The vampire protagonist in Ulysses G Dietz’s Desmond is likewise immune to HIV and other blood-borne diseases. However, he is an active member of the gay community, and his friends and associates do not enjoy the same immortality. Unlike the vague concerns of the vampire in “Cinnamon Roses,” this text’s vampire is concerned with HIV on a deeply personal level. Desmond visits AIDS patients in the hospital, doing what he can to offer comfort and companionship to the dying (96). These patients do not serve as any source of nourishment – Desmond’s motives are altruistic, not survivalist.  While Lestat laughs at mortal existence and keeps to an insular vampiric community, Desmond respects and loves those non-vampires he interacts with. His involvement with the gay community is only emphasized by the sorrow he feels at the deaths of his AIDS-infected friends.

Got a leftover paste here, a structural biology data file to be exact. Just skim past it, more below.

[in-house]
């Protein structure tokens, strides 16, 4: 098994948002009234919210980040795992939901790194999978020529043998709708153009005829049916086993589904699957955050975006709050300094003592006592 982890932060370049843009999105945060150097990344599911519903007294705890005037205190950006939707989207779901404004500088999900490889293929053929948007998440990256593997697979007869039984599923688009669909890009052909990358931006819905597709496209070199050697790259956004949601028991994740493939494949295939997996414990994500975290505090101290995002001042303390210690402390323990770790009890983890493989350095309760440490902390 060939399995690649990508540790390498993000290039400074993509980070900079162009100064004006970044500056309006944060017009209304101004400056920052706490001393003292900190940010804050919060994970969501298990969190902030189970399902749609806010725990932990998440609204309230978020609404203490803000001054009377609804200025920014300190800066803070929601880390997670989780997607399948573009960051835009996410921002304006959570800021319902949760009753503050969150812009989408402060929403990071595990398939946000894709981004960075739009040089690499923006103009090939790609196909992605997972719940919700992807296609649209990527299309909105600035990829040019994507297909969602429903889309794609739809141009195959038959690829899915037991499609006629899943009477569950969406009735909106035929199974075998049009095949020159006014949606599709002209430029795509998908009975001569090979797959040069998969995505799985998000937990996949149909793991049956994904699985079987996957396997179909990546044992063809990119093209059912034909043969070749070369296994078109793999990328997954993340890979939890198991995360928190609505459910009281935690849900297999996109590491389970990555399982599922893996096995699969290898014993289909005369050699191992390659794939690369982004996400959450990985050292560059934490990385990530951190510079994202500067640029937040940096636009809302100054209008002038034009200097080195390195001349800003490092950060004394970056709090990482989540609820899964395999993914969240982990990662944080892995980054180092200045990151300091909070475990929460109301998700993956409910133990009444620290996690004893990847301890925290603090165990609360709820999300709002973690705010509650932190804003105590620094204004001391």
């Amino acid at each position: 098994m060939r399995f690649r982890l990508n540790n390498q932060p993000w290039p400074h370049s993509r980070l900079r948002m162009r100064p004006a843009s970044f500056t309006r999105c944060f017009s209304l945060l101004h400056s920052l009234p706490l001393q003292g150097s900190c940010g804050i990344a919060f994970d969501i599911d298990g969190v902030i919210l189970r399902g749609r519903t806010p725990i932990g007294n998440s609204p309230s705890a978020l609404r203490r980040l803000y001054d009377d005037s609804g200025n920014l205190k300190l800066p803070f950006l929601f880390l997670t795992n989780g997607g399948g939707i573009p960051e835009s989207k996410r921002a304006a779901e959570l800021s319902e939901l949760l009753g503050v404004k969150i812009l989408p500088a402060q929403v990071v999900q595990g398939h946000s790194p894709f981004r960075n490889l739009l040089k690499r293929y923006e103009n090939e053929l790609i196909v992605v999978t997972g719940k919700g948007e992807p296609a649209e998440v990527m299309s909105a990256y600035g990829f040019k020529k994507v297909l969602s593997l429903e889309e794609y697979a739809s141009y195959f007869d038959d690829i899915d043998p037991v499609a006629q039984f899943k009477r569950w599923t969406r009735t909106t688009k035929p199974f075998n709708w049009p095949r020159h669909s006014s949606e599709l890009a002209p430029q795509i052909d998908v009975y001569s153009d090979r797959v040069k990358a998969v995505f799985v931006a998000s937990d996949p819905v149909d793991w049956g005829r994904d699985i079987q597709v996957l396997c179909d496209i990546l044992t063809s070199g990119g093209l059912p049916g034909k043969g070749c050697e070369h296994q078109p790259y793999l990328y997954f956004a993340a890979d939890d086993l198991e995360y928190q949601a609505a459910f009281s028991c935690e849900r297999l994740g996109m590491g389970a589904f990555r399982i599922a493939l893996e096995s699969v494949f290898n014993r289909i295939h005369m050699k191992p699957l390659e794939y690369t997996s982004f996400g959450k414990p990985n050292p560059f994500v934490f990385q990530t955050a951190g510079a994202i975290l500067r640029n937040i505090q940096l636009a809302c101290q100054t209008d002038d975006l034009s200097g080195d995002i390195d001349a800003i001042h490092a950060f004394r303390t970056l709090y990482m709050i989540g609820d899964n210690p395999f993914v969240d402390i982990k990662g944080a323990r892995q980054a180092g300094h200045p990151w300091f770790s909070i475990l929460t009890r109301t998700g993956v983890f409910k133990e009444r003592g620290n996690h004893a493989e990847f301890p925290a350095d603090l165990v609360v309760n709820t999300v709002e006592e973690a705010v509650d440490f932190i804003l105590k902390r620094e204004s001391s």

Moreover, in Desmond, the emphasis is not on the seduction of immortality, but rather on the beauty that is transient mortal life. Desmond’s lover Tony has the option of choosing vampirism, or living out the rest of his natural life. Even when he is in an ambulance after a stabbing, and knows he is about to die, he refuses Desmond’s offer: “You already did save me, sweetheart. Now all you can do is transform me. And I’ve decided I can’t do that” (313). Although Tony ponders immortality, he decides against it; his own death comes at knifepoint. A  more directly AIDS-related death occurs when Ulrich offers vampiric unlife to his lover Alain in Califa’s “Parting is Such Sweet Sorrow”; Alain chooses death, though at Ulrich’s hands rather than letting the disease waste him away. One of the most extreme examples of this anti-immortality theme is found in C Dean Andersson’s aptly-named “My Greatest Fear,” a very short story with two unnamed protagonists, in which one member of an HIV-infected gay couple becomes a vampire and unsuccessfully attempts to convince the other to join him. “This thing you’ve become,” says the mortal half of the couple, “it’s worse than Death” (15). Not only does the mortal resist his vampiric lover’s offer, at the end of the story he sneaks back in daylight to end his partner’s undead existence.